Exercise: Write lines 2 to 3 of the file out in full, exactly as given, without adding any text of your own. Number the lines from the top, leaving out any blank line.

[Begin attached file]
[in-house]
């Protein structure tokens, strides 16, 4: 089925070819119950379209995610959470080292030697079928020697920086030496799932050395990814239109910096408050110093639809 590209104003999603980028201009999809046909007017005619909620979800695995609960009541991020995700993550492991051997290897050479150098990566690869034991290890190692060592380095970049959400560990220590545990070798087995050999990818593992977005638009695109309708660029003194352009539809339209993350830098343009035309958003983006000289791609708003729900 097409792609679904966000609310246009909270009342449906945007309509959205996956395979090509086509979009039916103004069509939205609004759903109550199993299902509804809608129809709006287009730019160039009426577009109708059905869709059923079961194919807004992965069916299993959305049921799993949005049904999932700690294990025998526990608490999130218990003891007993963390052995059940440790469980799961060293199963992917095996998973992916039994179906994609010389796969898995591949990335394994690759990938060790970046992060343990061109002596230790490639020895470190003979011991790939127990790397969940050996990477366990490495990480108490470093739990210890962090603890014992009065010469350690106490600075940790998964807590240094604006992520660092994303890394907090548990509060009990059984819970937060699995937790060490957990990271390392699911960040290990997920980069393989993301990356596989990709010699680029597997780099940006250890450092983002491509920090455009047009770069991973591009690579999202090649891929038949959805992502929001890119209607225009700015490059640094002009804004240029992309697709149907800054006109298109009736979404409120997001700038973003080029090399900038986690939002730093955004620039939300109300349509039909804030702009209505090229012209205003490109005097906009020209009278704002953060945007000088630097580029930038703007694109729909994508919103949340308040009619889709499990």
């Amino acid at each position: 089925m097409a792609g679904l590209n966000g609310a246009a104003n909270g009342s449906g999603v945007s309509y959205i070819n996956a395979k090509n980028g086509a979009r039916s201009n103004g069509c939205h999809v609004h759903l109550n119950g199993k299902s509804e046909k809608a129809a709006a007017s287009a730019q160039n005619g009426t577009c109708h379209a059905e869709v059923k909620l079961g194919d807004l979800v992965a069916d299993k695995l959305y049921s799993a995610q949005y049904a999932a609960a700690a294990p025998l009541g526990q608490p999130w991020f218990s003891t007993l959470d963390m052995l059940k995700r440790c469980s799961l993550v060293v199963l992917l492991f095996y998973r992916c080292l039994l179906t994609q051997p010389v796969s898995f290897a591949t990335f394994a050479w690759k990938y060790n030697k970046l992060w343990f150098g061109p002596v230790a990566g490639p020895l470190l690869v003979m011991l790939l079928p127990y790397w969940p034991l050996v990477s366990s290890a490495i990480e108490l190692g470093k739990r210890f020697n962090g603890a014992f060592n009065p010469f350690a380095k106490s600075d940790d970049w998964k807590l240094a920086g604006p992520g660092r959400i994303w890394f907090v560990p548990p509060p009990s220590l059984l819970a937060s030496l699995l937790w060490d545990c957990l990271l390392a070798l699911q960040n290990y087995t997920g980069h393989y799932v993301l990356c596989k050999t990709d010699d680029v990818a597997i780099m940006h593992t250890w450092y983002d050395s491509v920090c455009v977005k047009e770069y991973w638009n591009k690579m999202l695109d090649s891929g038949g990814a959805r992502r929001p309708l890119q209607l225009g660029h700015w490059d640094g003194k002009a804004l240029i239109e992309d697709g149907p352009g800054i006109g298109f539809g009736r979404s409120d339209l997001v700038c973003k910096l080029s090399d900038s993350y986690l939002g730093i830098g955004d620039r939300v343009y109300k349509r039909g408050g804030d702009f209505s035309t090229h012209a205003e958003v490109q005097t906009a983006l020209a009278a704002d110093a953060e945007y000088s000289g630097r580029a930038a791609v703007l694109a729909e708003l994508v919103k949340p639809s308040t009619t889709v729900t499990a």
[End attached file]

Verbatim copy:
């Protein structure tokens, strides 16, 4: 089925070819119950379209995610959470080292030697079928020697920086030496799932050395990814239109910096408050110093639809 590209104003999603980028201009999809046909007017005619909620979800695995609960009541991020995700993550492991051997290897050479150098990566690869034991290890190692060592380095970049959400560990220590545990070798087995050999990818593992977005638009695109309708660029003194352009539809339209993350830098343009035309958003983006000289791609708003729900 097409792609679904966000609310246009909270009342449906945007309509959205996956395979090509086509979009039916103004069509939205609004759903109550199993299902509804809608129809709006287009730019160039009426577009109708059905869709059923079961194919807004992965069916299993959305049921799993949005049904999932700690294990025998526990608490999130218990003891007993963390052995059940440790469980799961060293199963992917095996998973992916039994179906994609010389796969898995591949990335394994690759990938060790970046992060343990061109002596230790490639020895470190003979011991790939127990790397969940050996990477366990490495990480108490470093739990210890962090603890014992009065010469350690106490600075940790998964807590240094604006992520660092994303890394907090548990509060009990059984819970937060699995937790060490957990990271390392699911960040290990997920980069393989993301990356596989990709010699680029597997780099940006250890450092983002491509920090455009047009770069991973591009690579999202090649891929038949959805992502929001890119209607225009700015490059640094002009804004240029992309697709149907800054006109298109009736979404409120997001700038973003080029090399900038986690939002730093955004620039939300109300349509039909804030702009209505090229012209205003490109005097906009020209009278704002953060945007000088630097580029930038703007694109729909994508919103949340308040009619889709499990």
């Amino acid at each position: 089925m097409a792609g679904l590209n966000g609310a246009a104003n909270g009342s449906g999603v945007s309509y959205i070819n996956a395979k090509n980028g086509a979009r039916s201009n103004g069509c939205h999809v609004h759903l109550n119950g199993k299902s509804e046909k809608a129809a709006a007017s287009a730019q160039n005619g009426t577009c109708h379209a059905e869709v059923k909620l079961g194919d807004l979800v992965a069916d299993k695995l959305y049921s799993a995610q949005y049904a999932a609960a700690a294990p025998l009541g526990q608490p999130w991020f218990s003891t007993l959470d963390m052995l059940k995700r440790c469980s799961l993550v060293v199963l992917l492991f095996y998973r992916c080292l039994l179906t994609q051997p010389v796969s898995f290897a591949t990335f394994a050479w690759k990938y060790n030697k970046l992060w343990f150098g061109p002596v230790a990566g490639p020895l470190l690869v003979m011991l790939l079928p127990y790397w969940p034991l050996v990477s366990s290890a490495i990480e108490l190692g470093k739990r210890f020697n962090g603890a014992f060592n009065p010469f350690a380095k106490s600075d940790d970049w998964k807590l240094a920086g604006p992520g660092r959400i994303w890394f907090v560990p548990p509060p009990s220590l059984l819970a937060s030496l699995l937790w060490d545990c957990l990271l390392a070798l699911q960040n290990y087995t997920g980069h393989y799932v993301l990356c596989k050999t990709d010699d680029v990818a597997i780099m940006h593992t250890w450092y983002d050395s491509v920090c455009v977005k047009e770069y991973w638009n591009k690579m999202l695109d090649s891929g038949g990814a959805r992502r929001p309708l890119q209607l225009g660029h700015w490059d640094g003194k002009a804004l240029i239109e992309d697709g149907p352009g800054i006109g298109f539809g009736r979404s409120d339209l997001v700038c973003k910096l080029s090399d900038s993350y986690l939002g730093i830098g955004d620039r939300v343009y109300k349509r039909g408050g804030d702009f209505s035309t090229h012209a205003e958003v490109q005097t906009a983006l020209a009278a704002d110093a953060e945007y000088s000289g630097r580029a930038a791609v703007l694109a729909e708003l994508v919103k949340p639809s308040t009619t889709v729900t499990a």